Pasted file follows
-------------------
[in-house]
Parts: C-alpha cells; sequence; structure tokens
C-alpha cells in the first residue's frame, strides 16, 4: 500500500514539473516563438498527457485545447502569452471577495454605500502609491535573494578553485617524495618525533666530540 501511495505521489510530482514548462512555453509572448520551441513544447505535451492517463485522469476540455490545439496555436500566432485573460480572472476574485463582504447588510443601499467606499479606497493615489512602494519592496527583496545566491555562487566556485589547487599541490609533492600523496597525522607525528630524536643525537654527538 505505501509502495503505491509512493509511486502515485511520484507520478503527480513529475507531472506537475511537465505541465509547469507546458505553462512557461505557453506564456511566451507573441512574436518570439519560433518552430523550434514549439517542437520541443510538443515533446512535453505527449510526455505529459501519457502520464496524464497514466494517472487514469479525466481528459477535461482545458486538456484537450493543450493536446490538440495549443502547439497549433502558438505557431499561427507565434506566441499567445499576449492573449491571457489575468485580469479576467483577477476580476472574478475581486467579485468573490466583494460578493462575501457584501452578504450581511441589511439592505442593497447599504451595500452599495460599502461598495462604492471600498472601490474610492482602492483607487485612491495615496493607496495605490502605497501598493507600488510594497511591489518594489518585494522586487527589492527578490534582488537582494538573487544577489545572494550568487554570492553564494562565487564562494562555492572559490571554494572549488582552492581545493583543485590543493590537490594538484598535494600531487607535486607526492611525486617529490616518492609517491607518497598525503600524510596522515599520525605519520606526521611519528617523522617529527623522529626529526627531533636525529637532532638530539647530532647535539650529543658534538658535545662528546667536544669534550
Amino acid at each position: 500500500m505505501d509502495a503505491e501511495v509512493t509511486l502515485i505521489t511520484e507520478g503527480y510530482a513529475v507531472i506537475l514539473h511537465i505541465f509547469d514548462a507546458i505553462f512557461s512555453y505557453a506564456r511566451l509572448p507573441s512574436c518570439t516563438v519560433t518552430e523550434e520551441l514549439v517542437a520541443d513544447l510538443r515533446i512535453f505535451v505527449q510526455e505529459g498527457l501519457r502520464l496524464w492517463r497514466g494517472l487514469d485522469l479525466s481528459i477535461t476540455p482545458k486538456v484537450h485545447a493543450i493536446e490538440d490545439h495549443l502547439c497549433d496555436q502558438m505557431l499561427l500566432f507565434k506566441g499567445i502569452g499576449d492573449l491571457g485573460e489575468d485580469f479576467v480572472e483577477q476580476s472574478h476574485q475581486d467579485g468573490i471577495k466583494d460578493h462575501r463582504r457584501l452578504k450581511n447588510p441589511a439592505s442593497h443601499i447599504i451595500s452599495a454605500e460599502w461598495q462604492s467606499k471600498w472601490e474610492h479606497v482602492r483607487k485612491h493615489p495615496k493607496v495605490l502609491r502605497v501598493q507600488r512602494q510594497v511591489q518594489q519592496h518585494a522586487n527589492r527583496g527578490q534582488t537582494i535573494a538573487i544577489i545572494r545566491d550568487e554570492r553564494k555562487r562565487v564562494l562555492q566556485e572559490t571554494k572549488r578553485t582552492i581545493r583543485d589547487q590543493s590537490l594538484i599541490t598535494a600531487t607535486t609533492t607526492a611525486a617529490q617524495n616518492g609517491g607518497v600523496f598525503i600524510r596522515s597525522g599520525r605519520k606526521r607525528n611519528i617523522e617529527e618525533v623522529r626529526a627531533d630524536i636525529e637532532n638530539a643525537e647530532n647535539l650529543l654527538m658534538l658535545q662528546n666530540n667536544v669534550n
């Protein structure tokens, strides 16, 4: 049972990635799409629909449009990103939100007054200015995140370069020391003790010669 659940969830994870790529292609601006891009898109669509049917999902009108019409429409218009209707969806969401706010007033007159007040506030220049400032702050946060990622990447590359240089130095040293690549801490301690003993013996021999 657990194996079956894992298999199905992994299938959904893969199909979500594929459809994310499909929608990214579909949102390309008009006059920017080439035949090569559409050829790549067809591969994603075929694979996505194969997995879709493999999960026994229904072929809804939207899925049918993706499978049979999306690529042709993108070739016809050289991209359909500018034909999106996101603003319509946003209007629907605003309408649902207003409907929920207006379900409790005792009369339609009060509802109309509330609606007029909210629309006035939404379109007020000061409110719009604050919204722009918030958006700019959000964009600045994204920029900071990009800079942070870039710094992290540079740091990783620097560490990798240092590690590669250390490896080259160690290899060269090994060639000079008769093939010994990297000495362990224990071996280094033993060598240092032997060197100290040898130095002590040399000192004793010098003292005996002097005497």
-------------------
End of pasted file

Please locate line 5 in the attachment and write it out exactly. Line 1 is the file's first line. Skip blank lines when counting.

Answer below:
């Protein structure tokens, strides 16, 4: 049972990635799409629909449009990103939100007054200015995140370069020391003790010669 659940969830994870790529292609601006891009898109669509049917999902009108019409429409218009209707969806969401706010007033007159007040506030220049400032702050946060990622990447590359240089130095040293690549801490301690003993013996021999 657990194996079956894992298999199905992994299938959904893969199909979500594929459809994310499909929608990214579909949102390309008009006059920017080439035949090569559409050829790549067809591969994603075929694979996505194969997995879709493999999960026994229904072929809804939207899925049918993706499978049979999306690529042709993108070739016809050289991209359909500018034909999106996101603003319509946003209007629907605003309408649902207003409907929920207006379900409790005792009369339609009060509802109309509330609606007029909210629309006035939404379109007020000061409110719009604050919204722009918030958006700019959000964009600045994204920029900071990009800079942070870039710094992290540079740091990783620097560490990798240092590690590669250390490896080259160690290899060269090994060639000079008769093939010994990297000495362990224990071996280094033993060598240092032997060197100290040898130095002590040399000192004793010098003292005996002097005497």